This article was originally published on Environmental Research Web.
“…Biodiversity is not just a conservationist ideal, it is a high-value strategy, according to new research. It makes forests more productive, and could deliver up to $500bn a year in wealth across the planet.
This would be more than twice the cost of conserving the forests as reservoirs of biodiversity.
In a new study in the journal Science, scientists from 90 institutions worldwide looked at 150 years of data from 777,126 forest plots that were home to 30 million trees of 8,737 species. They did so not just to confirm something they already knew, but to put a cash value on it.
The researchers found that a 10% loss in biodiversity led to a loss of productivity – a notion that includes biomass, the photosynthetic conversion of moisture and carbon to timber, fruit and foliage – of up to 3% in value in terms of timber that can be harvested. A 99% in tree species richness would mean a productivity decline of between 62% and 78% even if the total number of trees remained the same, and the greatest decline would be in the tropical zones. Altogether, the commercial gain from preserving biodiversity added up to between $166bn and $490bn a year.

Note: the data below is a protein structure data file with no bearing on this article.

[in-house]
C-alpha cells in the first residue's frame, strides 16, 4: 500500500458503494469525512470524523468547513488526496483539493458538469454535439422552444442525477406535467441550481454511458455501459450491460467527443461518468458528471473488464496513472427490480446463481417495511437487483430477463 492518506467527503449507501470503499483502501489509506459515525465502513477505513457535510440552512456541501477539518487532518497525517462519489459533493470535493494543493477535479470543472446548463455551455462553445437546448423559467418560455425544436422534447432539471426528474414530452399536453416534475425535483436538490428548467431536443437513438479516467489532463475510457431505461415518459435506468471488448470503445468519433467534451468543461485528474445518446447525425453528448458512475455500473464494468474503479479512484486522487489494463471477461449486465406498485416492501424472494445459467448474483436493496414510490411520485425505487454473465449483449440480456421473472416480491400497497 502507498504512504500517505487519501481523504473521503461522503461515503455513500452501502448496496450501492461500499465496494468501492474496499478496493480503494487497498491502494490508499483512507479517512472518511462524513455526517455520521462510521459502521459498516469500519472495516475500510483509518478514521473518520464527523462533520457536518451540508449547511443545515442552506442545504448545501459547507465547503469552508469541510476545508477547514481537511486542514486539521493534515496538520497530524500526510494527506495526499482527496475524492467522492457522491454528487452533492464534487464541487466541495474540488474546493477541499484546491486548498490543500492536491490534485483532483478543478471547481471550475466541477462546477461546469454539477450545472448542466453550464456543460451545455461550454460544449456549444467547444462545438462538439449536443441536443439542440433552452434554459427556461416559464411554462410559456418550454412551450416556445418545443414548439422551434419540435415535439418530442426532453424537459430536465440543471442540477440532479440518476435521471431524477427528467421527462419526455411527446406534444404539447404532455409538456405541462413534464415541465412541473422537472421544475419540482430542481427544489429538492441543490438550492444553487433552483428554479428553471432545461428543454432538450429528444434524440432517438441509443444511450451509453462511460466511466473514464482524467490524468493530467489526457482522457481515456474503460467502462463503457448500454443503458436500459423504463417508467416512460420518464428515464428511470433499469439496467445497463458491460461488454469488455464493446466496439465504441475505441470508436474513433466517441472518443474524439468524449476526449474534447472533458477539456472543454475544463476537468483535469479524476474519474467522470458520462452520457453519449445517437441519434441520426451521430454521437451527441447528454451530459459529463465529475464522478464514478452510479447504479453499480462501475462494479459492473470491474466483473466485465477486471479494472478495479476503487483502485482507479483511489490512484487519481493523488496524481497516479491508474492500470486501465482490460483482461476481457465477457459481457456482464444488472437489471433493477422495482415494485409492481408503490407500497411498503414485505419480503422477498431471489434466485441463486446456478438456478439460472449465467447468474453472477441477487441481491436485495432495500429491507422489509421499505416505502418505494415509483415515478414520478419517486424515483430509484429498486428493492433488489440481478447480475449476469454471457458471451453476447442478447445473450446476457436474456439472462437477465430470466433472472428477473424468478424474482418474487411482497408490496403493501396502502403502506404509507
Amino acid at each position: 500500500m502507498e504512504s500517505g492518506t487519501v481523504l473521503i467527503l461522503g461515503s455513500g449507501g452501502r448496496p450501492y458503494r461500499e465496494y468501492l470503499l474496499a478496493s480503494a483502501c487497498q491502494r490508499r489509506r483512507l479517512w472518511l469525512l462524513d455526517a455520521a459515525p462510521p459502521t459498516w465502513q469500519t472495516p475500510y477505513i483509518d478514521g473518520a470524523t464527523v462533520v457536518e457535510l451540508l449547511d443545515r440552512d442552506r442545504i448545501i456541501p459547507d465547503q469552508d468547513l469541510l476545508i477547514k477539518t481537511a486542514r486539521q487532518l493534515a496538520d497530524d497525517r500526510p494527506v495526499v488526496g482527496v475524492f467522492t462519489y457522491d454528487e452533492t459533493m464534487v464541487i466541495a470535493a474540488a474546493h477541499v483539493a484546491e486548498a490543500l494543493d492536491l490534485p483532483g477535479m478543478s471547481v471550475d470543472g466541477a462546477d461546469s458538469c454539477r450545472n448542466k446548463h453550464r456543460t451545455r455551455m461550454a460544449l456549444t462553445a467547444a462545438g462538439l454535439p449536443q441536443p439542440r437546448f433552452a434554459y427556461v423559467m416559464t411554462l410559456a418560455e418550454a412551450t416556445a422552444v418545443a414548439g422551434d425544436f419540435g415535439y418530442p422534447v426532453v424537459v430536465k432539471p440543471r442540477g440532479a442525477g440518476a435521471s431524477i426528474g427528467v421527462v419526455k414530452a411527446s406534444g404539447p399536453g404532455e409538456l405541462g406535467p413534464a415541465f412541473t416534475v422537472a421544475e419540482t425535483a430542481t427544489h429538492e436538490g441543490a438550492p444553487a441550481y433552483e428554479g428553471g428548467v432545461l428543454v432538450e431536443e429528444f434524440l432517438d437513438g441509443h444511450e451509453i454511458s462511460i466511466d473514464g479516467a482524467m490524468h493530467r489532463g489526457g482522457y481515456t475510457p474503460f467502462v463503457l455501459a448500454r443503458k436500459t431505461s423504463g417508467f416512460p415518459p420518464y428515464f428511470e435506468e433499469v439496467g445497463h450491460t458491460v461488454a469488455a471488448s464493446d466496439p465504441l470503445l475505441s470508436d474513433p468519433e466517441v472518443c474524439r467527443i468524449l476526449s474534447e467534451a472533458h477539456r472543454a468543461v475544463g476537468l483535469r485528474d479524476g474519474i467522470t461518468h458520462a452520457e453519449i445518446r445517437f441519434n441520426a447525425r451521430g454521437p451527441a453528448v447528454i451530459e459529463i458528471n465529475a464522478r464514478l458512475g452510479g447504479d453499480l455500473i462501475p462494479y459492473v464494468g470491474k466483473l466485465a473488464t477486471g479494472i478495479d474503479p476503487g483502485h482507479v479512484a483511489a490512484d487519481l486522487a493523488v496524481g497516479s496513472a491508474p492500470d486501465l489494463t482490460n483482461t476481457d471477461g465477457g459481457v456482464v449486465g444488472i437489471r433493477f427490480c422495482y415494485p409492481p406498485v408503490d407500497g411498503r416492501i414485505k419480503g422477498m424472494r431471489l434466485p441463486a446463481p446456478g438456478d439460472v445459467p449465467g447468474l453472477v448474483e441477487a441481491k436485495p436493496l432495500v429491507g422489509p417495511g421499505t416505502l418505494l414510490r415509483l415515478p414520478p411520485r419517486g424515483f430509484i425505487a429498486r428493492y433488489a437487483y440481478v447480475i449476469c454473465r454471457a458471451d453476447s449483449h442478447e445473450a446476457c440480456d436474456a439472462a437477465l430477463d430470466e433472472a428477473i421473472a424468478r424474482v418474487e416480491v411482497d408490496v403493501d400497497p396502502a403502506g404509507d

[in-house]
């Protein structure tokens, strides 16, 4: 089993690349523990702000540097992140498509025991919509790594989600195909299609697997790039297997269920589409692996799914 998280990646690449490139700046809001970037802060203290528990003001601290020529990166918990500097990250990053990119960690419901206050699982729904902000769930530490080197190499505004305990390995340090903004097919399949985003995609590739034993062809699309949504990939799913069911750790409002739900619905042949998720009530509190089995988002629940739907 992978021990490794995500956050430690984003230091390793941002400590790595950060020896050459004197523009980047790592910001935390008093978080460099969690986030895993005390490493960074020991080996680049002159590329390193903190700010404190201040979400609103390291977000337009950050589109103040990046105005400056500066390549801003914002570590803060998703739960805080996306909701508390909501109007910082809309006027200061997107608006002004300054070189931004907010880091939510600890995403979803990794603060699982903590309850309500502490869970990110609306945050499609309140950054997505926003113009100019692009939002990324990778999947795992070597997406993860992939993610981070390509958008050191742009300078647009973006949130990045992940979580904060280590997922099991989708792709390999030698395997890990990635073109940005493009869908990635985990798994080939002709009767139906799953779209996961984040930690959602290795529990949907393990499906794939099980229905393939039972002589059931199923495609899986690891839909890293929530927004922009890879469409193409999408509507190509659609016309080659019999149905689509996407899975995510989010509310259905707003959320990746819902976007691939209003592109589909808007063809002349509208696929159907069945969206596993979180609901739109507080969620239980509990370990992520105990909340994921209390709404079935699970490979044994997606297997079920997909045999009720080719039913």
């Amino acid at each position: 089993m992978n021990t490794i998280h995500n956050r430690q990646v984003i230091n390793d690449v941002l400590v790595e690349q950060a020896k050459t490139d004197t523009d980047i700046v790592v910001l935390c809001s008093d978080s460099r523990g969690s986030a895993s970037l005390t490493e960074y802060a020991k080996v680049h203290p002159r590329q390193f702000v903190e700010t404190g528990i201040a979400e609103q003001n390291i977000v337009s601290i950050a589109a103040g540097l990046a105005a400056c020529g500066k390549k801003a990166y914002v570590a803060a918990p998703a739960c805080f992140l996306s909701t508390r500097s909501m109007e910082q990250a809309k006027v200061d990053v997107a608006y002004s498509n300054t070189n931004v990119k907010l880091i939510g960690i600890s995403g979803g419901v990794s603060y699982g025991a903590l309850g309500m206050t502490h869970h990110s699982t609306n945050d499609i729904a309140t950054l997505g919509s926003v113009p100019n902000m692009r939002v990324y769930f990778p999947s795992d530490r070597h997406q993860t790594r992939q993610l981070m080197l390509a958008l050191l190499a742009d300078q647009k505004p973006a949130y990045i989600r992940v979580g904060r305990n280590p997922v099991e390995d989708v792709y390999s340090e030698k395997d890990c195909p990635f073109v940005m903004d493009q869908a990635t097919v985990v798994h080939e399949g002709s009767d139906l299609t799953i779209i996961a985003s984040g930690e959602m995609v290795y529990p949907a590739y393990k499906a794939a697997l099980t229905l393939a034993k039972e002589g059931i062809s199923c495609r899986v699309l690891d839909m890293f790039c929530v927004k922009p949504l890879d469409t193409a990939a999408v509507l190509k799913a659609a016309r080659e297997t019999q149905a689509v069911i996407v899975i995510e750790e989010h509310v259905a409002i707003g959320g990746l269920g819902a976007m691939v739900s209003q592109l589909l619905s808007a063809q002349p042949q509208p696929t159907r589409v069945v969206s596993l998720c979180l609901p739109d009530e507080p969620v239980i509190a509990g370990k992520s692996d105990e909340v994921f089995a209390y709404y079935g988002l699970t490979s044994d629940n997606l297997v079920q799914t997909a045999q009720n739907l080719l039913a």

“The strongest economic message of this study is that the economic benefit of forest species diversity far exceeds the cost of preserving it, even when we consider only its roles in maintaining the global commercial productivity of forests,” says one of the authors, Mo Zhou, who studies forest economics at Davis College of Agriculture at West Virginia University in the US…”
Read on at: Environmental Research Web.